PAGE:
Productive.

We all need adventures!

We all need adventures!

But visible professional success is seductive — here’s White House senior advisor Valerie Jarrett:

She’s out the door at 5:15 a.m.  She arrives at the White House at 5:22 a.m. and hits the gym (where she assures me she watches Morning Joe!) before meeting with the rest of the White House senior staff at 7:45 a.m. on the dot.  She tries to get home before 10 p.m.

“I have to force myself to go to bed and I jump out of bed in the morning, which is a good sign, I think,” she said. “You always have to pursue a career that you care passionately about so that it will not burn you out.”

Would you be willing to work her 13-14-hour day?

I grew up in Canada, and left when I was 30. I moved to the U.S., eager to taste a new country and its culture.

The first major difference? Two weeks’ vacation a year, if you’re lucky enough to even get paid vacation.

In Canada, I felt American — too aggressive, too ambitious, too direct in my speech. But in the U.S., because I also want to take off four to six weeks’ off a year — to travel, to read, to rest, to recharge — I’m wayyyyyy too European. i.e. soft, flabby, lacking the requisite drive to get ahead, gain even more social and professional status and buy tons of more/bigger/newer stuff.

Snort.

Working hard 24/7 isn’t the best way to spend my life. I’ve been working for pay since I started life-guarding part-time in high school. It’s essential to earn and save money, of course. And it’s pleasant to have enough to enjoy life beyond the basic necessities.

But after a certain point….meh.

I work my ass off when I am working. But I bring an equal hunger for leisure and downtime — like many people, I just get stupid and bitchy when I’m exhausted and haven’t had enough time for myself.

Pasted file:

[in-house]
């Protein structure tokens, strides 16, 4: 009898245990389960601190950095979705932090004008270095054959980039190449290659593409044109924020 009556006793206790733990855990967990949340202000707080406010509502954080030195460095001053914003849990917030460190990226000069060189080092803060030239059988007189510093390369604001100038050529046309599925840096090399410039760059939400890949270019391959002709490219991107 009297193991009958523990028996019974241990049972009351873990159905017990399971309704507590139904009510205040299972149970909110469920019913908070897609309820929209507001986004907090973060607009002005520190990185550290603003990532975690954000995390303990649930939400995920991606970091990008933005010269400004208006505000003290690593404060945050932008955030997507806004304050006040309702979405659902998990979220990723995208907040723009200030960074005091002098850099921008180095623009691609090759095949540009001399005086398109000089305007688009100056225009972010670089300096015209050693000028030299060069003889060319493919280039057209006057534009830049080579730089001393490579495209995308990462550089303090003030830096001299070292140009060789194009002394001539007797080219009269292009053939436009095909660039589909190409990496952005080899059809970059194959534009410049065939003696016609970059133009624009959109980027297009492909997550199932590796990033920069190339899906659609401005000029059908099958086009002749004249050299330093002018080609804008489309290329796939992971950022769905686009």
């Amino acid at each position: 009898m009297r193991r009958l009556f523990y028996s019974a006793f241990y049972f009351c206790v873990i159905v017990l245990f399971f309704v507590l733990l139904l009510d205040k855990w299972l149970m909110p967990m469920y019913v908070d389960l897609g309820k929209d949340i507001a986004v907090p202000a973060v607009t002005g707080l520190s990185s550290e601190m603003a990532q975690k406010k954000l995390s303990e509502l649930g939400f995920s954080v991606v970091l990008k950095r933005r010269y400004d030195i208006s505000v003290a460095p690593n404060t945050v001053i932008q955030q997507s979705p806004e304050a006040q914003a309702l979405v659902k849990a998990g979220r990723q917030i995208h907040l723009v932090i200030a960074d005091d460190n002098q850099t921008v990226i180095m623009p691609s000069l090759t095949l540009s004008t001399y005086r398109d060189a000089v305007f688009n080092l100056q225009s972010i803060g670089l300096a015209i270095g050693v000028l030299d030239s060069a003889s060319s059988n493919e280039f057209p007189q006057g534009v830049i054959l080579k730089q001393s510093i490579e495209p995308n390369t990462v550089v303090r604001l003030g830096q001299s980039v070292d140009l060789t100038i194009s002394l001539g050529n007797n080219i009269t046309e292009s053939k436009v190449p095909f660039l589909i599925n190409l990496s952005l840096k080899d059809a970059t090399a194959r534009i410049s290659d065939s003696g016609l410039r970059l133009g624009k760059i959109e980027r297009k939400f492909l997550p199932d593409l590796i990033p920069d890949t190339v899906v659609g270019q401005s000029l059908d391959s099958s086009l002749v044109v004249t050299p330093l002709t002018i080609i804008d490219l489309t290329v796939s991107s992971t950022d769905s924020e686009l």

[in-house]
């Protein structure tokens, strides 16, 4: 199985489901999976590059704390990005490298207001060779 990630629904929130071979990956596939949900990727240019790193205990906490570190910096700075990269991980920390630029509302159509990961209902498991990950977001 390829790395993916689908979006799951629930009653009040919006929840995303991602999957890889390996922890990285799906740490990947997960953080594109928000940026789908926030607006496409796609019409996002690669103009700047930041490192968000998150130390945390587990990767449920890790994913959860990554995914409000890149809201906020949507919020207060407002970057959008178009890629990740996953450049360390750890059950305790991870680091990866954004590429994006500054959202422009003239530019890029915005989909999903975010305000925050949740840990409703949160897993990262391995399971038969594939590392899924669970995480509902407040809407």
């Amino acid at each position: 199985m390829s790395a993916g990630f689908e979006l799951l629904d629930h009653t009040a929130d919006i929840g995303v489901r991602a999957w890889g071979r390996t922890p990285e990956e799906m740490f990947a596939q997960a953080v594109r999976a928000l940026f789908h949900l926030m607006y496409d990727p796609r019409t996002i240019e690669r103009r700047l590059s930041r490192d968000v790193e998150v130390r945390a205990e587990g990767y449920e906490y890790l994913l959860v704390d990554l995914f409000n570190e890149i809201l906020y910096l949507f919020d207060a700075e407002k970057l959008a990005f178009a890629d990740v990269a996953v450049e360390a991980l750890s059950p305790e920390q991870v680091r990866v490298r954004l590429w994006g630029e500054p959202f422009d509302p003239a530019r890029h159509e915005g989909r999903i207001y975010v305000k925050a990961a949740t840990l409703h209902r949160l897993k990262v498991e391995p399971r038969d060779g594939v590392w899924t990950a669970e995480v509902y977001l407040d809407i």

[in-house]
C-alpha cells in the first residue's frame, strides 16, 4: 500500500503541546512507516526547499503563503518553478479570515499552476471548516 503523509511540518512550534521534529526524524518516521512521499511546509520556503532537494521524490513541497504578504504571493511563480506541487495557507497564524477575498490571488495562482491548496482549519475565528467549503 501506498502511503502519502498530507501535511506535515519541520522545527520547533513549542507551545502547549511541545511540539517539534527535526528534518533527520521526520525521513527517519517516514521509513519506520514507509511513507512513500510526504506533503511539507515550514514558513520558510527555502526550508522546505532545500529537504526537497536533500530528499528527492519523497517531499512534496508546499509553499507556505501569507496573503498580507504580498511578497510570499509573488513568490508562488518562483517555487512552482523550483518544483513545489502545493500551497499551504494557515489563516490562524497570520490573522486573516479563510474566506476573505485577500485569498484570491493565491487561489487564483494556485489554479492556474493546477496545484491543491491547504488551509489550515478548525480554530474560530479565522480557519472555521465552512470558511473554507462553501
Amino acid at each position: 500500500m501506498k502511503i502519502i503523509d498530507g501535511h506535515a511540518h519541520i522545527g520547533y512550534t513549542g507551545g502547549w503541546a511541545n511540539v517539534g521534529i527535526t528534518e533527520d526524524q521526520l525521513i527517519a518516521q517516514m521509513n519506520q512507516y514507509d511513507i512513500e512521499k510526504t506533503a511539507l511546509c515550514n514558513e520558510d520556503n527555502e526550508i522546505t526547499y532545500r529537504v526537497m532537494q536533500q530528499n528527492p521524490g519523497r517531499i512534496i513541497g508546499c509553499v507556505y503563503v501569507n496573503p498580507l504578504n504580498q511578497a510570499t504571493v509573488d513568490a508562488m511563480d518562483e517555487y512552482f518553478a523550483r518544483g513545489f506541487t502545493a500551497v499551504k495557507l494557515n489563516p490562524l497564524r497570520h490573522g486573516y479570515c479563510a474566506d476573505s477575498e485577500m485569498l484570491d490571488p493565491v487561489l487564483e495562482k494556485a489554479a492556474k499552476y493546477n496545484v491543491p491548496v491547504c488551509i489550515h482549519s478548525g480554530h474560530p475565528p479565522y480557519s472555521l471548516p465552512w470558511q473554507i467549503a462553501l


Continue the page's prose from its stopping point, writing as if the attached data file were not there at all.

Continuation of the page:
I also love to travel, whether back to familiar and well-loved places like Paris, or the many places I still haven’t seen yet, some of them a $1,000+ long-haul flight away: Bhutan, Nepal, Mongolia, Hong Kong, Argentina.

A four-day weekend — which many worn-out Americans answering emails 24/7 now consider a vacation — just isn’t enough.

Here’s my friend and colleague Minda Zetlin on 10 dangers of overwork, from Inc.:

3. You suck when it counts.

I can tell you from experience that going into a meeting tired and distracted means you will suck in that meeting. You’ll be bad at generating new ideas, finding creative solutions to problems, and worst of all you’ll suck at listening attentively to the people around you. That disrespects them and wastes their time as well as yours.

4. Your mood is a buzzkill.

The kind of irritability and impatience that goes with being overworked and behind schedule will cast a black cloud over the people around you both at work and at home. If you’re an employee, it will damage your career. If you’re a small business owner, it will harm your business.